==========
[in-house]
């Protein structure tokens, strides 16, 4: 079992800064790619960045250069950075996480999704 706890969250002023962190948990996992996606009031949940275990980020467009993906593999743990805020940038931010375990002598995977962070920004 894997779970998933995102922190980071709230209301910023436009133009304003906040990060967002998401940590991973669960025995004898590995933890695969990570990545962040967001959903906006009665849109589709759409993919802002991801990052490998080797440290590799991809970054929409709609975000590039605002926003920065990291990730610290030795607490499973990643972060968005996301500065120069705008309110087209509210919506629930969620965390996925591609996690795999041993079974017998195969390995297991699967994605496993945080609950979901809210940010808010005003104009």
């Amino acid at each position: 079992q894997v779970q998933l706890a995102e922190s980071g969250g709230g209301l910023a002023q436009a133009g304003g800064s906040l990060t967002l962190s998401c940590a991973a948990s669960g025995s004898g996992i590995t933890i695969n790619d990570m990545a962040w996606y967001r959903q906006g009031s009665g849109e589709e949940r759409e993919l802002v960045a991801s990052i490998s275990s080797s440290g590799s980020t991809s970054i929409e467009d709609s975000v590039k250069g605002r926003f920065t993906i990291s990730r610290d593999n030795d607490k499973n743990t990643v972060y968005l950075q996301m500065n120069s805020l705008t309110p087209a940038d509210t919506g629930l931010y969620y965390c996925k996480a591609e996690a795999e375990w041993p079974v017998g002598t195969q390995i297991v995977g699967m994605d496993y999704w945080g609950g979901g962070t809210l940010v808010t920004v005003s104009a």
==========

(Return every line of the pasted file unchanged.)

[in-house]
């Protein structure tokens, strides 16, 4: 079992800064790619960045250069950075996480999704 706890969250002023962190948990996992996606009031949940275990980020467009993906593999743990805020940038931010375990002598995977962070920004 894997779970998933995102922190980071709230209301910023436009133009304003906040990060967002998401940590991973669960025995004898590995933890695969990570990545962040967001959903906006009665849109589709759409993919802002991801990052490998080797440290590799991809970054929409709609975000590039605002926003920065990291990730610290030795607490499973990643972060968005996301500065120069705008309110087209509210919506629930969620965390996925591609996690795999041993079974017998195969390995297991699967994605496993945080609950979901809210940010808010005003104009």
């Amino acid at each position: 079992q894997v779970q998933l706890a995102e922190s980071g969250g709230g209301l910023a002023q436009a133009g304003g800064s906040l990060t967002l962190s998401c940590a991973a948990s669960g025995s004898g996992i590995t933890i695969n790619d990570m990545a962040w996606y967001r959903q906006g009031s009665g849109e589709e949940r759409e993919l802002v960045a991801s990052i490998s275990s080797s440290g590799s980020t991809s970054i929409e467009d709609s975000v590039k250069g605002r926003f920065t993906i990291s990730r610290d593999n030795d607490k499973n743990t990643v972060y968005l950075q996301m500065n120069s805020l705008t309110p087209a940038d509210t919506g629930l931010y969620y965390c996925k996480a591609e996690a795999e375990w041993p079974v017998g002598t195969q390995i297991v995977g699967m994605d496993y999704w945080g609950g979901g962070t809210l940010v808010t920004v005003s104009a």